Miles Austin Released by Cowboys: Latest Comments, Updates and Analysis

Matt Fitzgerald@@MattFitz_geraldCorrespondent IIIMarch 11, 2014

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The Dallas Cowboys have reportedly cut ties with two-time Pro Bowl wide receiver Miles Austin.

Brandon George of The Dallas Morning News broke news of the move on Tuesday in the midst of the free-agency frenzy:

The Dallas Cowboys have also decided to part ways with veteran wide receiver Miles Austin and will designate him as a post-June 1 cut, according to a source.

Releasing Austin saves the Cowboys $5.5 million against the cap, but they don’t get the credit on those savings until after June 1. That money will likely go toward the Cowboys signing their draft picks this year.

The Cowboys confirmed the news on Wednesday (via Lindsay Jones of USA Today):

Rainer Sabin of the The Dallas Morning News reported what owner and general manager Jerry Jones had to say regarding Austin's future with the team on Feb. 18.    

"Great career and he has a big cap number, and we have to take a look at it," said Jones.

Not too much intel regarding Austin hit the press from there on—probably because he has faded out of focus in Dallas thanks to some lackluster play and multiple injuries in recent years. Parting ways with him makes sense, but Austin has flashed the talent to be one of the league's premier receivers at his best. Thus, there was some risk associated with letting Austin go, even though he turns 30 in June.

Austin was an undrafted free agent out of Monmouth College in 2006, but his sensational speed and all-around skill set allowed him to develop into a lethal weapon for America's Team. He led the NFC in receiving in 2009 with 1,320 yards and also notched 11 touchdowns that season.

That rise to stardom allowed Austin to cash in on a lucrative long-term contract to the tune of six years and $54 million. That included a base salary of $17 million in the first year, when Austin led the Cowboys in receiving.

Unfortunately for Dallas, Austin's play has dipped, capped off by a 2013 campaign in which he averaged just 10.2 yards per catch on 24 receptions in 11 games.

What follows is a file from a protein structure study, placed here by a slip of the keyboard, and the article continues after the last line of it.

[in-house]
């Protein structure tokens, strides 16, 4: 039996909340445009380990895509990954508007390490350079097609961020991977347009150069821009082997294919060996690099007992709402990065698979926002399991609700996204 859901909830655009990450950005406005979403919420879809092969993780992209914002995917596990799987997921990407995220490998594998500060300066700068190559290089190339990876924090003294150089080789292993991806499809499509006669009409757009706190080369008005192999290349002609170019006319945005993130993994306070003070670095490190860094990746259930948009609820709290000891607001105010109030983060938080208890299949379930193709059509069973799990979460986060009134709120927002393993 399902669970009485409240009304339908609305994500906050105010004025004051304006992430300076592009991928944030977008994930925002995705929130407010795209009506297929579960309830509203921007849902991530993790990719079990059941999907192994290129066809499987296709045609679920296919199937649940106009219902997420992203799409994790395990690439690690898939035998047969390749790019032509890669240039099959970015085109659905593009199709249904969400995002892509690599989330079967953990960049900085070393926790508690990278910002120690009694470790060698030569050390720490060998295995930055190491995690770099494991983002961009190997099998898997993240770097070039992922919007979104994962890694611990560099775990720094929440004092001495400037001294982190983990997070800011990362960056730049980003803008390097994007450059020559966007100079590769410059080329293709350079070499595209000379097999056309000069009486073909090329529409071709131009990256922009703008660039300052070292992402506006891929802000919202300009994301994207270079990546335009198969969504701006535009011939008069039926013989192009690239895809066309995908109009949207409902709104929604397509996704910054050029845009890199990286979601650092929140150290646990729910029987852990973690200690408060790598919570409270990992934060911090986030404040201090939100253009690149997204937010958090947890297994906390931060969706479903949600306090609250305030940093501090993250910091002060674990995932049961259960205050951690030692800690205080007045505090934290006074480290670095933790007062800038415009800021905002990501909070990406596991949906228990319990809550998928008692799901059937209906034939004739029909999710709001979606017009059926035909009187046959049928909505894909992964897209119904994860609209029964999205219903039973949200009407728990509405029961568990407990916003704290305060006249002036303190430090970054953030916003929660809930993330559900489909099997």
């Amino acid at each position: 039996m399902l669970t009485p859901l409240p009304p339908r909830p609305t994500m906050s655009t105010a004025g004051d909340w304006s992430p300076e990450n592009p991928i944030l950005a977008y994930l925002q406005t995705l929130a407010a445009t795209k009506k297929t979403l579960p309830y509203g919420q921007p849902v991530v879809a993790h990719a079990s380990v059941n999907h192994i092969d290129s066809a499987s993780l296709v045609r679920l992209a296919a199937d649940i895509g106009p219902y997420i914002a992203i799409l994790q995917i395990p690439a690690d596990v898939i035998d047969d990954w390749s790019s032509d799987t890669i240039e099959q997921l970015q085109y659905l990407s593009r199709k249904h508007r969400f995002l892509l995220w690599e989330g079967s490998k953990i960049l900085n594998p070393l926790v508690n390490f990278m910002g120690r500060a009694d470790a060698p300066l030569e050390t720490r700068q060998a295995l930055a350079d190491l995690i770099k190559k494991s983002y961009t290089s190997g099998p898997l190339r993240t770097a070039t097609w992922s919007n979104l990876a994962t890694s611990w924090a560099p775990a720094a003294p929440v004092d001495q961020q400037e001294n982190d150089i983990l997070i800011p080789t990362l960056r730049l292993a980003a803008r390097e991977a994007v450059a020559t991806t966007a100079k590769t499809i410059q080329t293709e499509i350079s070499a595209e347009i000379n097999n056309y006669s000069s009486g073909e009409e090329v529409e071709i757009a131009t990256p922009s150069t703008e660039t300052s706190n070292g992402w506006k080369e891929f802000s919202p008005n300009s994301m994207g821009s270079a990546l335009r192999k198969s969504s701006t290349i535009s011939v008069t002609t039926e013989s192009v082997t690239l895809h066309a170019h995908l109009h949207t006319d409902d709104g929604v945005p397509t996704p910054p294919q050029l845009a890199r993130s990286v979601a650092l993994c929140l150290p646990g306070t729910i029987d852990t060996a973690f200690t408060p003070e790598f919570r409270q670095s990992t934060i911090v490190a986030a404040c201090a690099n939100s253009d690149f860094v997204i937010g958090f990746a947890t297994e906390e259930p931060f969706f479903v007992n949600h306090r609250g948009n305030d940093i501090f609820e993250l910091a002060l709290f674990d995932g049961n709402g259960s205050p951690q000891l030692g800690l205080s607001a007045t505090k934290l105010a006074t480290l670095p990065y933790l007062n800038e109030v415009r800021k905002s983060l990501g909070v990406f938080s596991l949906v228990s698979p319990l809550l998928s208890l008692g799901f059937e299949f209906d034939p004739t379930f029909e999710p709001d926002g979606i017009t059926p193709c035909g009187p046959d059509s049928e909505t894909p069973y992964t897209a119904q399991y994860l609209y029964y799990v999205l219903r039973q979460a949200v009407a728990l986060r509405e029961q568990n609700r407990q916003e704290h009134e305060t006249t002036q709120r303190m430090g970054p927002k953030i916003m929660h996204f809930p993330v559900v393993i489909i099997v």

CBS DFW's Shawn Lealos pointed out how a hamstring injury caused Austin to miss approximately a month of the season, and how he hauled in 10 catches in the season opener but managed only 14 for the remainder of the year.

Jon Machota of the Dallas Morning News highlighted the rankings of the Cowboys receivers in a league-wide compilation by Pro Football Focus, which had Austin nowhere near the NFL's best:

With the Cowboys projected to be so far over the salary cap and in need of upgrades and investments in other areas to avoid falling short of the playoffs yet again, there was no room for them to hold onto Austin.

Plus, between star wideout Dez Bryant, veteran tight end Jason Witten, promising youngster Terrance Williams and even Cole Beasley, Dallas has plenty of playmakers.

According to Spotrac.com, Austin would have seen his base salary balloon from $840,000 in 2013 to $5.5 million this coming season. The expense was evidently too much to incur given his inability to stay on the field and produce when he was called upon.

CINCINNATI, OH - DECEMBER 09: Miles Austin #19 of the Dallas Cowboys drops a pass ahead of Leon Hall #29 of the Cincinnati Bengals during the game at Paul Brown Stadium on December 9, 2012 in Cincinnati, Ohio. (Photo by Joe Robbins/Getty Images)
Joe Robbins/Getty Images

Quarterback Tony Romo, linebacker Sean Lee and cornerback Orlando Scandrick restructured their contracts to help the Cowboys' efforts to get under the salary cap, per Todd Archer of ESPN.com on March 4. That's not even to mention the dilemma regarding star defensive end DeMarcus Ware, which has Dallas in a precarious position entering 2014.

Given the discouraging results of the 2013 season, it's hard to imagine many suitors lining up to sign Austin with any zeal. There is still time for Austin to turn it around, but he won't command near the payday he initially received when he signed his last big contract.    

Then again, that provides the opportunity for receiver-thin teams to take a flier on a low-risk, high-reward player with minimal cost who should have a huge chip on his shoulder. With how disappointing the Cowboys have been over the past decade and a half or so, a change of scenery and a more prominent role in a different offense may be what Austin needs to right the sinking ship that is his career.


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